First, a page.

Flashcards in Exam #4: Urine Concentration & Dilution Deck (22):
Explain the importance of urea recirculation in the medulla of the kidney.
The recirculation of urea into the medulla of the kidney provides the kidney with roughly half of its ability to concentrate urine
Where is urea reabsorbed?
1) 50 % of the filtered urea is reabsorbed in the proximal tubule (BUT, urea is later secreted back into the Loop of Henle)
2) 60% urea is reabsorbed again in the meduallary collecting ducts
*Note that roughly 40% of the filtered urea is excreted
Where is urea secreted?
1) Urea is secreted in the medullary thin tubule of the Loop of Henle
Explain why a high-protein diet can enable people to concentrate their urine better than people with low protein intake.
Concentrated urine requires two things:
Thus, people that have a high protein diet & more urea, concentrate their urine better. Conversely, the malnourished have difficulty concentrating their urine.
Identify the portions of the loop of Henle that reabsorb sodium and chloride.
1) Thick ascending limb reabsorbed Na+/K+/2Cl- by secondary active transport/ cotransport
Identify the portions of the loop of Henle that are permeable to water.
1) Proximal convoluted tubule
2) Descending limb--Loop of Henle (via aquaporin-1)
Identify the portions of the loop of Henle that are impermeable to water.
1) Thin ascending limb--Loop of Henle
2) Thick ascending limb--Loop of Henle
State which part of the nephron is responsible for countercurrent multiplication.
Loop of Henle
What is countercurrent multiplication?
Deposition of NaCl into the deeper regions of the kidney via repetition--or multiplication--of single effect & second step.
1) Single effect= Na+-K+-2Cl- reabsorbed WITHOUT water in THICK ASCENDING LIMB-->dilution of TUBULAR FLUID & increased osmolarity of interstitial fluid
2) Second step: tubular flow= descending limb of Loop of Henle IS PERMEABLE to water; thus, water flow INTO ISF to equilibrate osmolarity
Identify the kidney structure that performs countercurrent exchange.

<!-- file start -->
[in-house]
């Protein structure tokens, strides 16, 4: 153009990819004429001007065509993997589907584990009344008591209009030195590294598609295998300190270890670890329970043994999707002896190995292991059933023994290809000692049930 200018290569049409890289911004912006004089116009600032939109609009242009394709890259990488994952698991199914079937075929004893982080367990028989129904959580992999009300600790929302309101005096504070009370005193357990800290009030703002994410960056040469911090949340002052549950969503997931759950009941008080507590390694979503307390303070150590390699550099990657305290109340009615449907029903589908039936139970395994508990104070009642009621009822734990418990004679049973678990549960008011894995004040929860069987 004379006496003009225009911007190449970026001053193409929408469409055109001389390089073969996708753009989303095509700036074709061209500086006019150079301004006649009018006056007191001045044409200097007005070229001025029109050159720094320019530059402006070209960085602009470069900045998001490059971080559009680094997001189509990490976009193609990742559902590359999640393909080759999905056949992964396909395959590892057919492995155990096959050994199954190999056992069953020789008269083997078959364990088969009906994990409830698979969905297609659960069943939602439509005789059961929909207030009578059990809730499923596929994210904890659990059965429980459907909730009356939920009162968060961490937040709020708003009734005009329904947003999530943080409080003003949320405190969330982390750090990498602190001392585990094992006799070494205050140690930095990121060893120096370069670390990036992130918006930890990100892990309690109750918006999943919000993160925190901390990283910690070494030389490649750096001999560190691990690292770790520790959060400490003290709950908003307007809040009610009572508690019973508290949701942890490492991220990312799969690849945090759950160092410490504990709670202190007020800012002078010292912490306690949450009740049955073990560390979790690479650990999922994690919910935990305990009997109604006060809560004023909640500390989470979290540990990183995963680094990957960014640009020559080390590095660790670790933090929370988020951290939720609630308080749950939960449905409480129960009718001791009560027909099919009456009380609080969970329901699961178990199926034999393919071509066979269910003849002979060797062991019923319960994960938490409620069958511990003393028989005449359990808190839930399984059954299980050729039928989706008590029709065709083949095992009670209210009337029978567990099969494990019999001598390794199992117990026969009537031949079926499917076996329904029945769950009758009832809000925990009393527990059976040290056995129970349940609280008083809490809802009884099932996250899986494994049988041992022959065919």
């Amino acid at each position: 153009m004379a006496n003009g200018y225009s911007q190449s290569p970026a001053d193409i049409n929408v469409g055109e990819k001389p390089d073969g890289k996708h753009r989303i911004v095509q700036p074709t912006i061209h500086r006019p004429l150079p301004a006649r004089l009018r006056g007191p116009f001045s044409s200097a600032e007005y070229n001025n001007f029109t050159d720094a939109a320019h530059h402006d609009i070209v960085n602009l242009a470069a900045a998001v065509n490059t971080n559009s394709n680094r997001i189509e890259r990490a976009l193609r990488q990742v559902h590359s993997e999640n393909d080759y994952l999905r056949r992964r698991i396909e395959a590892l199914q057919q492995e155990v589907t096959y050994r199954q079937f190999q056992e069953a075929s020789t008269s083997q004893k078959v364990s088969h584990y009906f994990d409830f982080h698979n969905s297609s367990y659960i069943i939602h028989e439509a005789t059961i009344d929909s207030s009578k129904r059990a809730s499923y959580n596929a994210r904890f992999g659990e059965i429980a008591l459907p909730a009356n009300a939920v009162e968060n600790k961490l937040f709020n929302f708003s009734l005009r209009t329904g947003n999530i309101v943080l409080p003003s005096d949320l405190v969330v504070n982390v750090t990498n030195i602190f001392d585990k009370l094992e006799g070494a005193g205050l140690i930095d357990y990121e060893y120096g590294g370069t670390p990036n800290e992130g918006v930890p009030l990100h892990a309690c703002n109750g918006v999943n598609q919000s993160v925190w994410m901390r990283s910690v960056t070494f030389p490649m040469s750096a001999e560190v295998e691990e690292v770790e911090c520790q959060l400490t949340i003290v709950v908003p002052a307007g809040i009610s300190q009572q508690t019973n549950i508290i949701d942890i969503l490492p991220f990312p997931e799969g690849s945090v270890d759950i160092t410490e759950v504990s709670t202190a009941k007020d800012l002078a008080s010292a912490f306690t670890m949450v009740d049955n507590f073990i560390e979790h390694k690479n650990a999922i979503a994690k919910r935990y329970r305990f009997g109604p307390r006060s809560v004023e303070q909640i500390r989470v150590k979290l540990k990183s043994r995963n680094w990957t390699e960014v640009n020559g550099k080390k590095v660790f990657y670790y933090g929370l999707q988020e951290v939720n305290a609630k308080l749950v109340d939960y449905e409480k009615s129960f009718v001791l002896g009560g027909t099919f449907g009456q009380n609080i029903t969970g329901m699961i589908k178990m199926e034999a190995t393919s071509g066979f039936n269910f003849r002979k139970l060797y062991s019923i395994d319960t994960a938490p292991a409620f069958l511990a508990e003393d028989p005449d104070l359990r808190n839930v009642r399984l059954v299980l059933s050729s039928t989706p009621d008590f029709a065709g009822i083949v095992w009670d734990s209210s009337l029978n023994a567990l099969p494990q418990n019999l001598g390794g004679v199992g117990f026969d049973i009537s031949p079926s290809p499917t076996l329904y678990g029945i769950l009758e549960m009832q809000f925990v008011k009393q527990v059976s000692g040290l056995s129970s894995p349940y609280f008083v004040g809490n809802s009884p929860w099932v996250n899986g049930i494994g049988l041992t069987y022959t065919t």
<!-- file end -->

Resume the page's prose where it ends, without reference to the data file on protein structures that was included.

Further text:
Note that this is the process that helps MAINTAIN the corticopapillary osmotic gradient that was ESTABLISHED by countercurrent multiplication.
State if countercurrent exchange involves essentially passive or active transport.
Countercurrent exchange is purely a PASSIVE process (vs. active and passive processes involved in countercurrent multiplication).
How does the process of countercurrent exchange allow medullary blood flow and removal of some medullary interstitial fluid without causing the washout of the concentration gradients in the renal medullary interstitium?
Countercurrent multiplication and urea recycling constantly replace the solute that is carried away with the blood
Describe the effect of ADH (vasopressin) concentration on the cortical collecting ducts and the medullary collecting ducts
1) ADH increases the Na+/K+/2Cl- cotransporter in the THICK ASCENDING LIMB, increasing the "single effect" of countercurrent multiplication.
2) ADH increases water permeability in the cortical & outer medullary collecting ducts, BUT it DOES NOT increase UREA PERMEABILITY; water reabsorbed but urea left behind
3) In the inner medullary collecting ducts, BOTH water & urea are reabsorbed by the action of ADH; ADH adds to the corticopapillary osmotic gradient of the inner medulla
Which area of the nephron can develop the highest osmolarity in the presence of ADH?
Medullary collecting duct
Describe the compensatory responses to dehydration.
- Dehydration causes LOW blood volume and HIGH blood osmolarity, which BOTH increase ADH secretion
1) Decreased ANP
2) Increased sympathetics i.e. renin & angiotensin II
3) Increased osmolarity= decreased ADH
Describe the compensatory responses to overhydration.
- Overhydration causes HIGH blood volume and LOW blood osmolarity
1) Increase ANP
2) Decrease sympathetics i.e. renin & angiotensin II
3) Decreased osmolarity= decreased ADH
Explain how/why diabetes insipidus can cause the excretion of large amounts of dilute urine.
The patient is unable to use the medullary gradient to remove water from the collecting ducts, either because of a lack of ADH production (central), or from a lack or receptors/aquaporins (nephrogenic)
Distinguish between central and nephrogenic diabetes insipidus.
Central diabetes inspidus= patients do not make ADH in the hypothalamus
Nephrogenic diabetes insipidus= no receptors for ADH in the nephron, or no aquaporins to insert into the membrane
*****In both cases, the patient produces large amounts of DILUTE urine
Briefly explain why some lung cancers are associated with changes in ADH level and water balance.
What is SIADH?
What is the effect of ethanol on the release of ADH?
Alcohol decreases ADH secretion & makes urine LESS CONCENTRATED